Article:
an engaging little creature the chipmunk is, and how
easily tamed! That is, how quickly he can train
us to provide him with nuts and seeds! His Latin name,
Tamias striatus, means the striped steward; a
steward, in this case, being one who lays in provisions.
Chipmunks can stow away an astonishing amount of food
in their inner cheek pouches. They look so comical with
their cheeks puffed out, that people will feed them
more and more, to see how much they can fit into their
mouths. In fact, the noted naturalist, John Burroughs,
meaning to "observe" the little creature,
over a period of three days, gave a chipmunk five quarts
of hickory nuts, two quarts of chestnuts, and much shelled
This diminutive member of the squirrel family, nine
inches long from head to tail tip, weighs only three
ounces. He has chestnut-red fur, beautifully marked
with five dark brown and buff stripes on his back and
sides. He is white beneath. His large, shiny black eyes
are also bordered with stripes. This coloration provides
excellent camouflage amidst the leaf litter of the forest
floor. The chipmunk has a flat, furry tail that he holds
straight up as he runs.
Although the chipmunk can climb trees well enough, it
prefers to scamper rapidly about on the ground. It is
nervous and energetic, and chatters to its fellows with
a variety of calls: "chips," "chucks,"
whistles and trills.
The chipmunk is fairly omnivorous. It primarily eats
nuts, such as, acorns, pine nuts, hazelnuts, hickory
nuts and beechnuts, and seeds and grains of all kinds.
It particularly enjoys eating strawberries, blueberries,
elderberries and raspberries, and wild cherries as well.
It looks very cute to the human beholder, sitting up
on its haunches, and clutching its nut in both hands,
with its tail curved over its back.
The chipmunk may steal some flower bulbs, although his
tiny cousins, the white-footed mouse and the pine vole,
are the greater transgressors. The velvety little mole,
no relative at all, is often blamed for these depredations.
(He, of course, never eats bulbs, although his tunnels
may provide access to the flower beds.) The chipmunk
also aids the gardener, for it eats many injurious insects,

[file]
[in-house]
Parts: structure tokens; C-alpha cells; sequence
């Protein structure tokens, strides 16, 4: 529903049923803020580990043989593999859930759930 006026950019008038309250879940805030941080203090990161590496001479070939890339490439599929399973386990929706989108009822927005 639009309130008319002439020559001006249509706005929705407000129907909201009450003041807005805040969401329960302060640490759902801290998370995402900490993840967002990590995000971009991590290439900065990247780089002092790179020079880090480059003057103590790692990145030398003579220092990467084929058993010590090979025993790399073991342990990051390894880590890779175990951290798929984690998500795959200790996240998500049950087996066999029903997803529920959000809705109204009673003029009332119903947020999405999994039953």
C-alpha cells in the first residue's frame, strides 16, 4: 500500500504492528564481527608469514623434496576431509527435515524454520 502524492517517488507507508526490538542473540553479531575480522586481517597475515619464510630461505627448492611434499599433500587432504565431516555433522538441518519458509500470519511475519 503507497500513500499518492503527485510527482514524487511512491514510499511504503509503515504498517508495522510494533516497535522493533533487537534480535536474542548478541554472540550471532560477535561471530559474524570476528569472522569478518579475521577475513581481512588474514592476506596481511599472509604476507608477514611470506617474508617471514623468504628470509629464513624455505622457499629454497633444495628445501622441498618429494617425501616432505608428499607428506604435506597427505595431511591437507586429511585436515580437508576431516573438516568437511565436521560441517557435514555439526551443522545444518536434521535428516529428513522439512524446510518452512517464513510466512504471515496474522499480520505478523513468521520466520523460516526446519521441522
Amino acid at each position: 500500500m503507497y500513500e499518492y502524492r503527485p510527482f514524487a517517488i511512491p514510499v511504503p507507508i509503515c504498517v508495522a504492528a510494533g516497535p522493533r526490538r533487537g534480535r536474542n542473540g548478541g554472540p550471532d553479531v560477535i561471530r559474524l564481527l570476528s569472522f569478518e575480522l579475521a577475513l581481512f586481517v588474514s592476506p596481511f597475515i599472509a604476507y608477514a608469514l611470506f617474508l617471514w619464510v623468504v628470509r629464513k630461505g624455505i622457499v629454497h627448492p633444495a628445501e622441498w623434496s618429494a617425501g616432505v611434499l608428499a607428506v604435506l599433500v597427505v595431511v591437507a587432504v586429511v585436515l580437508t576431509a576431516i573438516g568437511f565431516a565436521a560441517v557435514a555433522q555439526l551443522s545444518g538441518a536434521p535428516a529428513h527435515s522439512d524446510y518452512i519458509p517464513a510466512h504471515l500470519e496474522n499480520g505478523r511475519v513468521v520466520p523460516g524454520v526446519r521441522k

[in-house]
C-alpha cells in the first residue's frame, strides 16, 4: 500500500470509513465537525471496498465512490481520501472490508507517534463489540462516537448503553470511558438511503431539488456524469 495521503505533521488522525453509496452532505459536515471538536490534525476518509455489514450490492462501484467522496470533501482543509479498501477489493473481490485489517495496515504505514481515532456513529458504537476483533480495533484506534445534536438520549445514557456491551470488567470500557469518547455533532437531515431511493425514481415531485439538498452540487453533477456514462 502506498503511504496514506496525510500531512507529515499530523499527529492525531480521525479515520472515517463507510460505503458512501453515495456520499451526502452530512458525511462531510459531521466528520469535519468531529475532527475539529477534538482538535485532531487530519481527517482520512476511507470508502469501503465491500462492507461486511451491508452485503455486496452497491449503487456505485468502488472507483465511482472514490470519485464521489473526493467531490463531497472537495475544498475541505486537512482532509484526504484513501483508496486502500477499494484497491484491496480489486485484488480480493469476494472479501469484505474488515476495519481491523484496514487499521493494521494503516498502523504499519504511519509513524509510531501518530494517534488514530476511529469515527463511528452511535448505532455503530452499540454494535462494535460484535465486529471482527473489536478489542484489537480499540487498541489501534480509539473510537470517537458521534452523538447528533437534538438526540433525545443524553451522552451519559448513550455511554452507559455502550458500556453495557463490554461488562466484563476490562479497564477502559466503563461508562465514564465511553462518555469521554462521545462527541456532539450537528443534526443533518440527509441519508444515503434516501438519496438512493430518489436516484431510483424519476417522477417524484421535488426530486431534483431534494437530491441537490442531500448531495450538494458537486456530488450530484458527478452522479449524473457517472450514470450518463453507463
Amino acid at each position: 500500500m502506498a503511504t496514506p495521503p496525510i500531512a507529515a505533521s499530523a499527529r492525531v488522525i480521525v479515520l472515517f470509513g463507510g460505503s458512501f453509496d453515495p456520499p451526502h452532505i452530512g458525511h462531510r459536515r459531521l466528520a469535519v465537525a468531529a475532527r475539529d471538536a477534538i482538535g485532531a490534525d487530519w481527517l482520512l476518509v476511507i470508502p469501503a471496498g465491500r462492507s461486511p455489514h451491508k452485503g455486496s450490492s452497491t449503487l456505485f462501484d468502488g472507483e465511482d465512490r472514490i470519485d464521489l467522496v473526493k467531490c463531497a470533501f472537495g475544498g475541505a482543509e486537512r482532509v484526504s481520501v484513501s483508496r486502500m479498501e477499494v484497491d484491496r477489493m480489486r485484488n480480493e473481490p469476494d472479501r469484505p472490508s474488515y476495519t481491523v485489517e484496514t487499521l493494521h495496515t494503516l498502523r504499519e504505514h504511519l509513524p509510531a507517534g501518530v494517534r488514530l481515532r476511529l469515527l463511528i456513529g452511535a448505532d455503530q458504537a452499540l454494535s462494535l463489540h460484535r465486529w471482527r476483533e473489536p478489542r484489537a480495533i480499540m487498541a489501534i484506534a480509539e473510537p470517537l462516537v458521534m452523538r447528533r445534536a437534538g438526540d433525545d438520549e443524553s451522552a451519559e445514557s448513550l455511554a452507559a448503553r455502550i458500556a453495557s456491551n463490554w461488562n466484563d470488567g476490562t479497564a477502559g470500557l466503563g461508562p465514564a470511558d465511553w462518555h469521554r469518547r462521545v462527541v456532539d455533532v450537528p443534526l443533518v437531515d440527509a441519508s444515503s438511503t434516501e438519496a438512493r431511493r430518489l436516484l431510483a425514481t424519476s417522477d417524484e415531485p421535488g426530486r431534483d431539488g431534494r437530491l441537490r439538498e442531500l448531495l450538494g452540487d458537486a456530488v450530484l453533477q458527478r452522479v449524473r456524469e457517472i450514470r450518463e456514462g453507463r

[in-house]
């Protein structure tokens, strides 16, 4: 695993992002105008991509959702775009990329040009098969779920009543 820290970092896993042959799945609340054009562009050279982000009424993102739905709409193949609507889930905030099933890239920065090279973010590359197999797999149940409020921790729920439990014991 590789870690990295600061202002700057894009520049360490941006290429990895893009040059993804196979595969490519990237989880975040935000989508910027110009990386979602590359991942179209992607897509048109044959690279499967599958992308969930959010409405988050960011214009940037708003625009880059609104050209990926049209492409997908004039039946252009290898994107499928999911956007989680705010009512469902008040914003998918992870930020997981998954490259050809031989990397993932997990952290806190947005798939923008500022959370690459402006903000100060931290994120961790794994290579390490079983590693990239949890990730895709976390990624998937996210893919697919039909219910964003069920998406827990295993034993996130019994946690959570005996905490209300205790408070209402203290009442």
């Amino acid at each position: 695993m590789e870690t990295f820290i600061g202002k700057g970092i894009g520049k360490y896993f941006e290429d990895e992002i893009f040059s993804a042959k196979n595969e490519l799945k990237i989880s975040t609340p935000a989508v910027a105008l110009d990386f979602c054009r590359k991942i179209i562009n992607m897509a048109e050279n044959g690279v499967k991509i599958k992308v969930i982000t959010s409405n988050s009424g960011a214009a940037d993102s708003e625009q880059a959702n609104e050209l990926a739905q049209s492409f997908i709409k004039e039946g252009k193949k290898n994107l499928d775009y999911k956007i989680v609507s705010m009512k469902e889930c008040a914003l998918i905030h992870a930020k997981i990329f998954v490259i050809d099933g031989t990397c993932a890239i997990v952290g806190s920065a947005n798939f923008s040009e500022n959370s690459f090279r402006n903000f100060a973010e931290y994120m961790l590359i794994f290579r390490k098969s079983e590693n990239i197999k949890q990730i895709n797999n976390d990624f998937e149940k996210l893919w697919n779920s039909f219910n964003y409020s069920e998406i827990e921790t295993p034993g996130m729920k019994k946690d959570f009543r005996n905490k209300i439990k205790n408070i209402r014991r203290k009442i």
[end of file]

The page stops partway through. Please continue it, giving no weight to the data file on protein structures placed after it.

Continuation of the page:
snails, and slugs. There is a darker side to our little
sprite; it has been known to seize birds' eggs, and
even fledglings. However, these depredations are minor.
The chipmunk's preferred habitat is the edge of woodlands.
He enjoys running about on old stone walls and perching
on woodpiles. He will often site its burrow near a rock
pile, or an old tree or stump. (Old root systems afford
him many useful crevices.) The entrance to the burrow
is a round hole about two inches in diameter. The shaft
plunges straight down about seven inches, then veers,
sloping downward two or three feet, to various chambers.
Different chambers serve different purposes. Some are
for the storage of food, the deepest chamber is the
toilet, and the largest chamber, toward the rear of
the main shaft, is for the bedroom. This is an oval
room, about one foot wide and one foot high. Here, the
chipmunk makes a warm bed of shredded leaves and grasses.
His bed lies directly on top of a large heap of nuts
and seeds. When the chipmunk wakes hungry in the winter,
he need only reach beneath him for breakfast in bed!
The chipmunk moves the excavated soil several yards
from the main entrance so as not to attract predators.
Often, the clever little engineer digs a new entrance
from below and fills in the original one.
Sometime in November, the chipmunk rolls up in a ball
with his head tucked between his back legs, and his
tail placed over his back and head like a blanket. His
metabolism slows and he becomes torpid. However, since
he isn't able to put on enough fat to get through the
winter without eating, in the manner of a woodchuck,
he wakes up from time to time. He eats some of his stored
food, visits his toilet chamber, scampers about his
burrow, and may even, if the day is warm, come out very
briefly. Then, he goes back to sleep and becomes torpid
Generally, at the time that the robins arrive, the chipmunks
are ready to wake up and emerge. The male then searches
for a mate. If a female chipmunk accepts him, (by no
means a sure thing), after thirty days, three to five
babies will be born. The babies are tiny, naked, pink
creatures-- helpless, blind and deaf. When two weeks
old, they have faintly striped fuzzy fur, and can stand
up. At three weeks, they can hear, and at four weeks,
they can see. They stay with their mother for three
and a half months, then, they are fully developed and
ready to go forth on their own.
What a pleasure it is, after a cruel winter, to have
the presence of these charming woodland creatures in
the dooryard once again!
Articles by Miriam Sanders